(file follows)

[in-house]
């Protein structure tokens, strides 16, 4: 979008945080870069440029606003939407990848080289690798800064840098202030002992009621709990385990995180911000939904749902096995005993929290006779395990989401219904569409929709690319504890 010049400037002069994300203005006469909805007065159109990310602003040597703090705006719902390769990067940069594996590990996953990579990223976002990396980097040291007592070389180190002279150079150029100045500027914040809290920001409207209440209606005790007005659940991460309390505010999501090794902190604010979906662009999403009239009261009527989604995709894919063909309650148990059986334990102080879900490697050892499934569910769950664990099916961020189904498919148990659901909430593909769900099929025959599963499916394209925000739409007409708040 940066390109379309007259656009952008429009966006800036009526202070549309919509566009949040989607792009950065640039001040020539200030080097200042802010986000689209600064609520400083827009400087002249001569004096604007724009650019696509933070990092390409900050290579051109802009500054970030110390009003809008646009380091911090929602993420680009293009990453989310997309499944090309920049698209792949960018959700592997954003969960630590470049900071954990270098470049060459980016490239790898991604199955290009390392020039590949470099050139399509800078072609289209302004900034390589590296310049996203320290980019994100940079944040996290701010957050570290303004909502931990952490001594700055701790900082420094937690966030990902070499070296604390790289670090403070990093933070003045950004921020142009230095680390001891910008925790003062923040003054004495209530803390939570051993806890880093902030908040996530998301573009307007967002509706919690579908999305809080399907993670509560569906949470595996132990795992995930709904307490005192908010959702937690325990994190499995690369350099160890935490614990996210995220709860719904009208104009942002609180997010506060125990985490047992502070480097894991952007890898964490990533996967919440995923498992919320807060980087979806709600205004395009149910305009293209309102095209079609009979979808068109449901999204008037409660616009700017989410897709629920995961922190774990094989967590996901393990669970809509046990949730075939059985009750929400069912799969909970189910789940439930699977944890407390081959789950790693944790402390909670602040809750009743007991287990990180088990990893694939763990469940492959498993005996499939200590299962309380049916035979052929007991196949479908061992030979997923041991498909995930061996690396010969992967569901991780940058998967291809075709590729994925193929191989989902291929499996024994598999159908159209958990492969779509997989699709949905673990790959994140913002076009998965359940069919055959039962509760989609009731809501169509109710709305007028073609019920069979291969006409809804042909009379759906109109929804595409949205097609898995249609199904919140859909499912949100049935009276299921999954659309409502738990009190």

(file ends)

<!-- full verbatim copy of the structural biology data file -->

[in-house]
């Protein structure tokens, strides 16, 4: 979008945080870069440029606003939407990848080289690798800064840098202030002992009621709990385990995180911000939904749902096995005993929290006779395990989401219904569409929709690319504890 010049400037002069994300203005006469909805007065159109990310602003040597703090705006719902390769990067940069594996590990996953990579990223976002990396980097040291007592070389180190002279150079150029100045500027914040809290920001409207209440209606005790007005659940991460309390505010999501090794902190604010979906662009999403009239009261009527989604995709894919063909309650148990059986334990102080879900490697050892499934569910769950664990099916961020189904498919148990659901909430593909769900099929025959599963499916394209925000739409007409708040 940066390109379309007259656009952008429009966006800036009526202070549309919509566009949040989607792009950065640039001040020539200030080097200042802010986000689209600064609520400083827009400087002249001569004096604007724009650019696509933070990092390409900050290579051109802009500054970030110390009003809008646009380091911090929602993420680009293009990453989310997309499944090309920049698209792949960018959700592997954003969960630590470049900071954990270098470049060459980016490239790898991604199955290009390392020039590949470099050139399509800078072609289209302004900034390589590296310049996203320290980019994100940079944040996290701010957050570290303004909502931990952490001594700055701790900082420094937690966030990902070499070296604390790289670090403070990093933070003045950004921020142009230095680390001891910008925790003062923040003054004495209530803390939570051993806890880093902030908040996530998301573009307007967002509706919690579908999305809080399907993670509560569906949470595996132990795992995930709904307490005192908010959702937690325990994190499995690369350099160890935490614990996210995220709860719904009208104009942002609180997010506060125990985490047992502070480097894991952007890898964490990533996967919440995923498992919320807060980087979806709600205004395009149910305009293209309102095209079609009979979808068109449901999204008037409660616009700017989410897709629920995961922190774990094989967590996901393990669970809509046990949730075939059985009750929400069912799969909970189910789940439930699977944890407390081959789950790693944790402390909670602040809750009743007991287990990180088990990893694939763990469940492959498993005996499939200590299962309380049916035979052929007991196949479908061992030979997923041991498909995930061996690396010969992967569901991780940058998967291809075709590729994925193929191989989902291929499996024994598999159908159209958990492969779509997989699709949905673990790959994140913002076009998965359940069919055959039962509760989609009731809501169509109710709305007028073609019920069979291969006409809804042909009379759906109109929804595409949205097609898995249609199904919140859909499912949100049935009276299921999954659309409502738990009190």